Public Assets Institute > Press > Press Releases > Stimulus Package Can Help Vermont Avoid Budget Cuts

Stimulus Package Can Help Vermont Avoid Budget Cuts


January 22, 2009

Jack Hoffman
Public Assets Institute 
Montpelier, Vermont 

MONTPELIER – Vermont could receive hundreds of millions of dollars in federal aid in the next two years, according to a new analysis of the economy stimulus package now making its way through the U.S. House. Some of the funds would be tied to expanding specific programs and therefore would not alleviate pressure on the state’s General Fund  budget. However, the analysis shows that Vermont could get $124 million in “fiscal stabilization” funds, which would be targeted for education and general state expenditures, and perhaps as much as $250 million in additional Medicaid funding, which also could free up state dollars.

“Before we decimate programs that we’ll wish we had in a year or two, we should wait to see exactly what Vermont will receive through the new federal stimulus plan,” said Paul Cillo, executive director of Public Assets Institute. “The stimulus appears to be more aggressive than many people have been expecting. We need to understand it before we cut the state budget any further.”

The analysis of the American Recovery and Reinvestment Act was prepared by the Federal Funds Information Service in Washington, D.C., which tracks federal fiscal policies and appropriations on behalf of the National Governor’s Association and the National Conference of State Legislators. Additional analysis of increased Medicaid funding was prepared by the Center on Budget and Policy Priorities, also in Washington.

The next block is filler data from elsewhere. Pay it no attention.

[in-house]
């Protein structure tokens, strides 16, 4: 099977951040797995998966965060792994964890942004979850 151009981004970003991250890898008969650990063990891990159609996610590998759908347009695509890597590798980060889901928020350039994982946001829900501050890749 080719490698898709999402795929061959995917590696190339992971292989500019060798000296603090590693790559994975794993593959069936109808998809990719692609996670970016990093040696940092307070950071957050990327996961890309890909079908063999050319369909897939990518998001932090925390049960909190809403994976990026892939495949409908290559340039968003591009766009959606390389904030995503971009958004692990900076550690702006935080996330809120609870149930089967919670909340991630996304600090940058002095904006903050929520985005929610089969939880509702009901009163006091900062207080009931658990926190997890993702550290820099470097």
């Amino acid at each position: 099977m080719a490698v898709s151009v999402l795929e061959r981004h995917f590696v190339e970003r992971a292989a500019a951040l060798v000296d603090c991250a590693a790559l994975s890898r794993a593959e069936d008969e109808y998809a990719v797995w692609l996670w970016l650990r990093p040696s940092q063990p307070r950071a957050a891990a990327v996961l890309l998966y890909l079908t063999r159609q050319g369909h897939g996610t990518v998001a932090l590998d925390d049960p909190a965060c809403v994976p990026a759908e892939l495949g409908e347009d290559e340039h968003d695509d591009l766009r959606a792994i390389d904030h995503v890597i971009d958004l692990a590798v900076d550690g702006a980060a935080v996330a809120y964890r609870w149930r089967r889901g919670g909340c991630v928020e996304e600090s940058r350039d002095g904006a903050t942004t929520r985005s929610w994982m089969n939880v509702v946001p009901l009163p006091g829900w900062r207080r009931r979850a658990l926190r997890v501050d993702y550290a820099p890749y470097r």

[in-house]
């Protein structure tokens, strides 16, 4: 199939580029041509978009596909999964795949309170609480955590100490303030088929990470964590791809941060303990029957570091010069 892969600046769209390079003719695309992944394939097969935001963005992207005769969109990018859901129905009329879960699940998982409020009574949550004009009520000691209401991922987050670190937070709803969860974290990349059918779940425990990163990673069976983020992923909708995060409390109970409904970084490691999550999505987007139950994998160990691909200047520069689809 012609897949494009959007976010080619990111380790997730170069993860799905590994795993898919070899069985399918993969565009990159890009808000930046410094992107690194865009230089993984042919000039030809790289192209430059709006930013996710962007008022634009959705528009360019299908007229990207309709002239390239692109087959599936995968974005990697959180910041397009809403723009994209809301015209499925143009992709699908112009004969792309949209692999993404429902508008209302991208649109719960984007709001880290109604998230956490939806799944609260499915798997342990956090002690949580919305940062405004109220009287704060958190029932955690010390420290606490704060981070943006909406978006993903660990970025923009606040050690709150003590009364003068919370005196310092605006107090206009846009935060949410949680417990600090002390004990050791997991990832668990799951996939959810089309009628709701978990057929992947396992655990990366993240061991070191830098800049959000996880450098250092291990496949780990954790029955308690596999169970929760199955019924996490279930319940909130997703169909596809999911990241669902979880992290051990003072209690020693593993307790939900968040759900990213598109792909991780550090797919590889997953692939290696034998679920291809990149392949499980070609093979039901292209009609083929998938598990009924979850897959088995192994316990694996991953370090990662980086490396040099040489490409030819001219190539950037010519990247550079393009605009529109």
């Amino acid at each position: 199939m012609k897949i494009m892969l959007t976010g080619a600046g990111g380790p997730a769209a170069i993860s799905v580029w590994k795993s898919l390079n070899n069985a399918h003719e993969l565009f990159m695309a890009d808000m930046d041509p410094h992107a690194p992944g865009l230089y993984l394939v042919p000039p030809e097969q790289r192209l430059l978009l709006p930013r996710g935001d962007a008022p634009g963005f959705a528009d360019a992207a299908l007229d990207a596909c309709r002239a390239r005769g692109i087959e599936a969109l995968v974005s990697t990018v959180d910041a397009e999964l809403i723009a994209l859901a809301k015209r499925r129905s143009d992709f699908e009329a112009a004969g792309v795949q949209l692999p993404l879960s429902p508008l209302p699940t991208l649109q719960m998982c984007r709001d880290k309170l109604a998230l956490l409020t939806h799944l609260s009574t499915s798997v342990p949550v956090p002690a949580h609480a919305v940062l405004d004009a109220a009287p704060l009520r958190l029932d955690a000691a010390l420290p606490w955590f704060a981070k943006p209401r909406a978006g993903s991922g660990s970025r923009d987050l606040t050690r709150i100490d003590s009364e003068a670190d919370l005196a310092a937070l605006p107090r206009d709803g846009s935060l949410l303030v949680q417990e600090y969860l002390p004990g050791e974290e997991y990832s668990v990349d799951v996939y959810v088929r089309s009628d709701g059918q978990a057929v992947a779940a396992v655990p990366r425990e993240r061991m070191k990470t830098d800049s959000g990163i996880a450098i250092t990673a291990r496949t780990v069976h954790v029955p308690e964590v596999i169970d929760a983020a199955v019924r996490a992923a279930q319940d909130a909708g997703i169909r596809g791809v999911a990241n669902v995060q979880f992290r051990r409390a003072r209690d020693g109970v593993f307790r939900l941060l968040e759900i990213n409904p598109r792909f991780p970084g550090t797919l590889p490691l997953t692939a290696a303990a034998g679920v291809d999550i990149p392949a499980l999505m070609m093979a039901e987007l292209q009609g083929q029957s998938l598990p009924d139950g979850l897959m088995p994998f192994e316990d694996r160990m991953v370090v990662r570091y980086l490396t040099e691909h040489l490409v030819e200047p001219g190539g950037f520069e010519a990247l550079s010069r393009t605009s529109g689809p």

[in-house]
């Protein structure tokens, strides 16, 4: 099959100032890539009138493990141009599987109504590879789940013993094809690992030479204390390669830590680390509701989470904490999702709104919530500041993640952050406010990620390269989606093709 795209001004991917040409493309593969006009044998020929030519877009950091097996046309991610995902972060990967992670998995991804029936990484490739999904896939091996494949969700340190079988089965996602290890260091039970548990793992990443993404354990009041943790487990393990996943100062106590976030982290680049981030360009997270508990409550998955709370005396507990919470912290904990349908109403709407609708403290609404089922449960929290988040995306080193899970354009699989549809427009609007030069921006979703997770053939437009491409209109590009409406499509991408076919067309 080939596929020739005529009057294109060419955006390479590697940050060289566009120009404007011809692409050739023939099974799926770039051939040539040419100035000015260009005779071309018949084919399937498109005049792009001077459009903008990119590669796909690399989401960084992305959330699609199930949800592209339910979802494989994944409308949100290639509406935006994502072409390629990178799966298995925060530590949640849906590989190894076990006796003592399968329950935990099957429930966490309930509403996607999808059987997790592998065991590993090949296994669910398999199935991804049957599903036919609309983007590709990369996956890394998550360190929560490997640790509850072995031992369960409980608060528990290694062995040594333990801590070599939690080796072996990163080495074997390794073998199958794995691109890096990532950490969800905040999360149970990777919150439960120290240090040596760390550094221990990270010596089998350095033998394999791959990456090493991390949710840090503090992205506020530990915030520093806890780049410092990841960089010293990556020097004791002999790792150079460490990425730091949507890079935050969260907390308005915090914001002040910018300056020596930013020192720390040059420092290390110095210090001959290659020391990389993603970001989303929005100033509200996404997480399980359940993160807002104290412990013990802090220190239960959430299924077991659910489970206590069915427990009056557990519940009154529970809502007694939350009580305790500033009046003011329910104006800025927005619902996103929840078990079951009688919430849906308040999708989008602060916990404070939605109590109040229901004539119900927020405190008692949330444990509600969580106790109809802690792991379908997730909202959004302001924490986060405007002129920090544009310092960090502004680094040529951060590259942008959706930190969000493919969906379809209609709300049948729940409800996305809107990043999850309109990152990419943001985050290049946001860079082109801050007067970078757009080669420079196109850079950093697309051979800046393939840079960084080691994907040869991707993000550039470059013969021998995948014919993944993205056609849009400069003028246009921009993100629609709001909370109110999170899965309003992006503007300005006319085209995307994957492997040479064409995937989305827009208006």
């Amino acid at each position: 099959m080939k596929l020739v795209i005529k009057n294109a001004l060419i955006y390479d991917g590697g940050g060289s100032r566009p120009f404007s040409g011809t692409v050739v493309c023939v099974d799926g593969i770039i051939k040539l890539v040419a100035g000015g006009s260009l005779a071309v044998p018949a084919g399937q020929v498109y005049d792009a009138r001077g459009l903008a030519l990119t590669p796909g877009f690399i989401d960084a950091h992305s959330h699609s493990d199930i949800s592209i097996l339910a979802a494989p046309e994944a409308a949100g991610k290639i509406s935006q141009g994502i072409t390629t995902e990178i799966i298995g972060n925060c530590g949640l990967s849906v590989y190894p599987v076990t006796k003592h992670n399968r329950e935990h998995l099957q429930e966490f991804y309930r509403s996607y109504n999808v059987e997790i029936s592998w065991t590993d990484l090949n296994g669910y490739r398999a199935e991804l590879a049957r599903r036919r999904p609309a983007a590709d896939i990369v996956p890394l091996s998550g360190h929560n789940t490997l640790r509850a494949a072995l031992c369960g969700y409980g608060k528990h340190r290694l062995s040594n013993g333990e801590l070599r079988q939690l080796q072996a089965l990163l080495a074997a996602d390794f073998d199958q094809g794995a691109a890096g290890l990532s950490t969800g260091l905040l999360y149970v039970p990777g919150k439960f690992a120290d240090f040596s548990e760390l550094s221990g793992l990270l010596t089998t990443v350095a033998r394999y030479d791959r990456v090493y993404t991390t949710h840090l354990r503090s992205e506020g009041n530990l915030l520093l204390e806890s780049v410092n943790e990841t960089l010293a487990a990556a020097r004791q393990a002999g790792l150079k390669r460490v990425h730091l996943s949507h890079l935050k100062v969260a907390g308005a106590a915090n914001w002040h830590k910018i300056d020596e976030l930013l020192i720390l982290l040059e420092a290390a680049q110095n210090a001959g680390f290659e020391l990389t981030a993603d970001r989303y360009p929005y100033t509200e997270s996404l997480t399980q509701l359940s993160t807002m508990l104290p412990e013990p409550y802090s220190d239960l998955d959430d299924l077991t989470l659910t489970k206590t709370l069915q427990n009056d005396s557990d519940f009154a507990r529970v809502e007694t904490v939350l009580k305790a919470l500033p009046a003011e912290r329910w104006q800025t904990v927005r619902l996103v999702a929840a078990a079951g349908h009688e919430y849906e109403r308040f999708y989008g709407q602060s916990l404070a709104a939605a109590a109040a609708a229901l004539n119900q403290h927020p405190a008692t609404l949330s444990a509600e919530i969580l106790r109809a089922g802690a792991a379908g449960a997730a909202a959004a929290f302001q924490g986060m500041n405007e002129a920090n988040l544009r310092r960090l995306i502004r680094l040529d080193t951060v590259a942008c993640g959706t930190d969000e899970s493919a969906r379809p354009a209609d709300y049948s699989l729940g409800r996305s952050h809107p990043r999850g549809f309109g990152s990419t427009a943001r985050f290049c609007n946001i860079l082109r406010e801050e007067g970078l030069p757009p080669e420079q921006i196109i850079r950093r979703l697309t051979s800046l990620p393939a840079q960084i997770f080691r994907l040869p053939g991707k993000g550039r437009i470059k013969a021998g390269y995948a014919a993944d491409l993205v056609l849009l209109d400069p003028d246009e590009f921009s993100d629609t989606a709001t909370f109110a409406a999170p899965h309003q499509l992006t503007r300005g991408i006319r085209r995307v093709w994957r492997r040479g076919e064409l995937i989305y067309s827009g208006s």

The stimulus bill has not been approved yet by the House and could see some changes before it is adopted. The Senate will pass its own version in the next few weeks, but it is not expected to be radically different from the House bill, at least in the funding to help the states. The analyses are based on the bill introduced by the House Appropriations Committee last week, and they are the best indications yet of the amount of funding that is likely to be available to individual states.

According to the analyses by Federal Funds Information Service and the Center on Budget and Policy Priorities, Vermont could get about $300 million in funding that could help reduce General Fund spending and close the projected budget gaps for 2009 and 2010. Some additional money also would be aimed at reducing cuts in education funding.

The Legislature’s Joint Fiscal Office estimates the current year budget gap to be $40 million-$55 million. The projected shortfall for 2010 is $176 million-$196 million.

The stimulus bill includes $124 million for “fiscal stabilization” for Vermont. According to the Federal Funds Information Service, about 60 percent of that money is to be used for education and the rest can be used to meet General Fund obligations. The Center on Budget and Policy Priorities has estimated that Vermont could get approximately $250 million in additional Medicaid funding between October 2008 and December 2010. Much of that money, too, would free up General Fund dollars, but the state would be required to maintain eligibility standards as they existed in 2008.

The House stimulus package contains money for special education and school construction, child care, highways, clean water and energy conservation programs. It is not clear at this point whether any of those funds could be used to reduce the need for appropriations from the state General Fund. The education programs, for example, include funding to help low-income, disadvantaged schoolchildren, construction grants and special education. Typically, whenever federal funding in those programs is increased, the additional money cannot be used to supplant existing funding. However, the specific requirements attached to the stimulus money won’t be known until the final bill is approved, probably in late February or perhaps early March.

For more information on preliminary analysis of the House stimulus package please click on the following links at the Center on Budget and Policy Priorities:


Other key provisions affecting low- and moderate-income individuals:


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